Fifty-one years after her debut film An Unseen Enemy was released, Dorothy Gish starred in her final film: Otto Preminger’s The Cardinal (1963).

The film follows Stephen Fermoyle (Tom Tryon), a man who decided at a young age — with some prodding by his parents — that it was his destiny to become a Catholic priest. It begins with his ordination in 1917 and goes on to track all of the hardships that he faces as a priest in his entire career, spanning decades of his life.

Dorothy’s role here is that of Stephen’s mother, Celia.

The film is notable for more than simply its status as the final film of the legendary Dorothy Gish. It’s a massive film, running at nearly three hours and covering many years of Stephen’s life… and the struggles we see him encounter are serious ones. The film touches on the subject matter of abortion, racial discrimination, religious discrimination and war. It also aims to portray both the pitfalls and strengths of organized religion in handling some of the major issues facing the world throughout the 20th century. (Fun fact: according to IMDb, Joseph Ratzinger — aka Benedict XVI, the 265th Catholic Pope — served as the Vatican’s liaison during the film’s production.)


I’d be lying if I said I didn’t find this 2.93-hours-long film a bit tedious to watch. Some of the supporting performances are stiff, some of the dialogue seems very contrived and the pace is not nearly as fast as it should be to keep the audience engaged for such a long running time. Some films can run for four hours and feel like they only last a single hour; The Cardinal is not one of them. It feels every minute as long as it is, though the pace does pick up somewhat in the second half.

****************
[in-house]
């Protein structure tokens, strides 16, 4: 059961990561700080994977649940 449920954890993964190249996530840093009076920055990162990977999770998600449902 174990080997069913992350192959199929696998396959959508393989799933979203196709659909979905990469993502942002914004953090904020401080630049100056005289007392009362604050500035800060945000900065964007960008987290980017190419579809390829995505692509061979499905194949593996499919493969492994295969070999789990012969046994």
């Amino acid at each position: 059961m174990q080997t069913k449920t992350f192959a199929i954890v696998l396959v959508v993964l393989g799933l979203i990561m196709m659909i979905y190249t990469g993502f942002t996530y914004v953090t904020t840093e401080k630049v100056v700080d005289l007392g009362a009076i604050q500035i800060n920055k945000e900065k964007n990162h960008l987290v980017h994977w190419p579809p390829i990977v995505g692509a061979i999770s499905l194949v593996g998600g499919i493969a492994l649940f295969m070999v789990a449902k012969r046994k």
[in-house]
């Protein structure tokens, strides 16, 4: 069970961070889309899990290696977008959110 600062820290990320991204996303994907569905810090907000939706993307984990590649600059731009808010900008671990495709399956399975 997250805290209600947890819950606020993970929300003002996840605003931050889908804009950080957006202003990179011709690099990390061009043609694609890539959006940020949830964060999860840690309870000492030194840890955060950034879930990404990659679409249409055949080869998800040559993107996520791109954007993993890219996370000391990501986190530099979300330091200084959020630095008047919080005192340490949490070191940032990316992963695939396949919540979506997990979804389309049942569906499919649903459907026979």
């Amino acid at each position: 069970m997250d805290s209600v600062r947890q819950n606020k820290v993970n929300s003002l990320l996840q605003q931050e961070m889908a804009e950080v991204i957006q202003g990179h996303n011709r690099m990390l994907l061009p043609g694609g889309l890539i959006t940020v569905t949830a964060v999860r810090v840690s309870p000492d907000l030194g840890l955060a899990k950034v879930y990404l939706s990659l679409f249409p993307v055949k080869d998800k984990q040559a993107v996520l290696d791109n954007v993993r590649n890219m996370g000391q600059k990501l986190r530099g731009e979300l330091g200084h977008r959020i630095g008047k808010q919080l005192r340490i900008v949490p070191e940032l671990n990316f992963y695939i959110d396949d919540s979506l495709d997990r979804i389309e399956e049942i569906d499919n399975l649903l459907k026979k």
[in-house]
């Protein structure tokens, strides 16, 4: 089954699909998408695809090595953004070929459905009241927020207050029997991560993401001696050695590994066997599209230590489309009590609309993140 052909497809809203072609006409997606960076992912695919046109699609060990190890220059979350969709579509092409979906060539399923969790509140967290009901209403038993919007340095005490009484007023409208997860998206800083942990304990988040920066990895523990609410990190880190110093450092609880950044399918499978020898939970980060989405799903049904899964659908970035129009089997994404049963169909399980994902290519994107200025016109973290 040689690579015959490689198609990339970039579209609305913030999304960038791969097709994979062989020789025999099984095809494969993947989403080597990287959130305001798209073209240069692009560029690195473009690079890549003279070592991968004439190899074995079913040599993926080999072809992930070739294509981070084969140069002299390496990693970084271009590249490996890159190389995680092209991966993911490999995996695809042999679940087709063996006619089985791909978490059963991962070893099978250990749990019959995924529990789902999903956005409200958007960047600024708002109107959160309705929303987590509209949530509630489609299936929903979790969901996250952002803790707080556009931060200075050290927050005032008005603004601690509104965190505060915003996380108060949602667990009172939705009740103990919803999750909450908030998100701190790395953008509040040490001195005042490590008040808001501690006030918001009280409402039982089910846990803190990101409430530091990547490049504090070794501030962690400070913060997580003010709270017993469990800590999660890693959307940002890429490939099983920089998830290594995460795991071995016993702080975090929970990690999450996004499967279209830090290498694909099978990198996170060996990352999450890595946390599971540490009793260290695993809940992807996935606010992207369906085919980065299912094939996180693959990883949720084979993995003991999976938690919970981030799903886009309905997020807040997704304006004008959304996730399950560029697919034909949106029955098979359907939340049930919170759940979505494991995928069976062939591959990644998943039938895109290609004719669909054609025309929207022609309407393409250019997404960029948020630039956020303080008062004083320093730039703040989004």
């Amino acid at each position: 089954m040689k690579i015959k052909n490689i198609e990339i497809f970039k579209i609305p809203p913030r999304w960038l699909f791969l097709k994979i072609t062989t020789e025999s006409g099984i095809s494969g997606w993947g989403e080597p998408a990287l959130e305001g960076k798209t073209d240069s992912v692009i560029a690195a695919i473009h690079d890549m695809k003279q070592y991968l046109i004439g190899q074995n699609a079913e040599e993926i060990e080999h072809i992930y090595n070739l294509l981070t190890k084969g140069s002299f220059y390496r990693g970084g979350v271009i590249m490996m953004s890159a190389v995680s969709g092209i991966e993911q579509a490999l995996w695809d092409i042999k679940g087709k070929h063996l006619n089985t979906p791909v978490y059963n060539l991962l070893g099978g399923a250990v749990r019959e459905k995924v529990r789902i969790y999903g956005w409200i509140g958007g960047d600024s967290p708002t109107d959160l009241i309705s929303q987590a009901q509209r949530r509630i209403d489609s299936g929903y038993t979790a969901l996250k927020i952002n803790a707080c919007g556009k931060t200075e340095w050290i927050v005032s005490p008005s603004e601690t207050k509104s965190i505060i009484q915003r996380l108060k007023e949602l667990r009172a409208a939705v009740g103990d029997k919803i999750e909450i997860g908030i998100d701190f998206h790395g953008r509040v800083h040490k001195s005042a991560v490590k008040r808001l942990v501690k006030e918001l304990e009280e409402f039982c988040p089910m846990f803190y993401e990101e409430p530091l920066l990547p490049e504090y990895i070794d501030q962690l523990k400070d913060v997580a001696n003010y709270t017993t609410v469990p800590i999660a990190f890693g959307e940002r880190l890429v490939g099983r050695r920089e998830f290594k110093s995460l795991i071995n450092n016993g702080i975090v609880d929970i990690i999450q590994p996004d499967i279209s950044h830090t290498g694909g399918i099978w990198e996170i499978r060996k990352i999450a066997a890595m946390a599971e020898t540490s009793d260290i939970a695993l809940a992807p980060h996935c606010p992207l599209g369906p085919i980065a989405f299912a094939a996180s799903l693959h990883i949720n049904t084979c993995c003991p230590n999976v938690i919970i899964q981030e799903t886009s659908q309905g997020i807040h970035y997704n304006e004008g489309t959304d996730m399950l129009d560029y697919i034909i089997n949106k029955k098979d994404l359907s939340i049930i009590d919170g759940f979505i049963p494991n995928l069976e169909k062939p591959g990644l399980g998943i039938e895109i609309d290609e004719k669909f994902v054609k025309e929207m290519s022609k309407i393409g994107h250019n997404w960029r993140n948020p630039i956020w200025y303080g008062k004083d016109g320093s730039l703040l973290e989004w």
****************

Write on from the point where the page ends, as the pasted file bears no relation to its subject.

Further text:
Worthy of appreciation, though (in addition to the political and historic significance of the story), are the performances of Dorothy Gish and Tom Tryon.

Tryon is well-suited to his role. He has the calm, steady demeanor that one would expect from a compassionate priest. He does as well as he can with the wordy, snail-paced script and does a pretty good job of keeping the audience at least somewhat engaged in the struggles he faces throughout his world-traveling priesthood. He also shows great emotion during the film’s most dramatic scenarios.

Dorothy’s role is pretty small. She doesn’t appear in the majority of the film, but when she does finally pop up on screen, she usually makes an impact. The only time we ever see her is in interaction with her family.

In her earliest scene, for example, her only purpose seems to be to urge Stephen to comfort his sister, who is upset after an argument with another sibling. Even this tiny glimpse of Dorothy as Mrs. Fermoyle is important to the film, though. She asks Stephen to talk to his sister because he’s always been good at comforting her. Through this tiny bit of dialogue we see that Stephen’s parents have always held expectations of him to become a compassionate, helpful man. This expectation likely contributed to his wish to become a priest, and knowing how his parents see him allows us to better understand Stephen.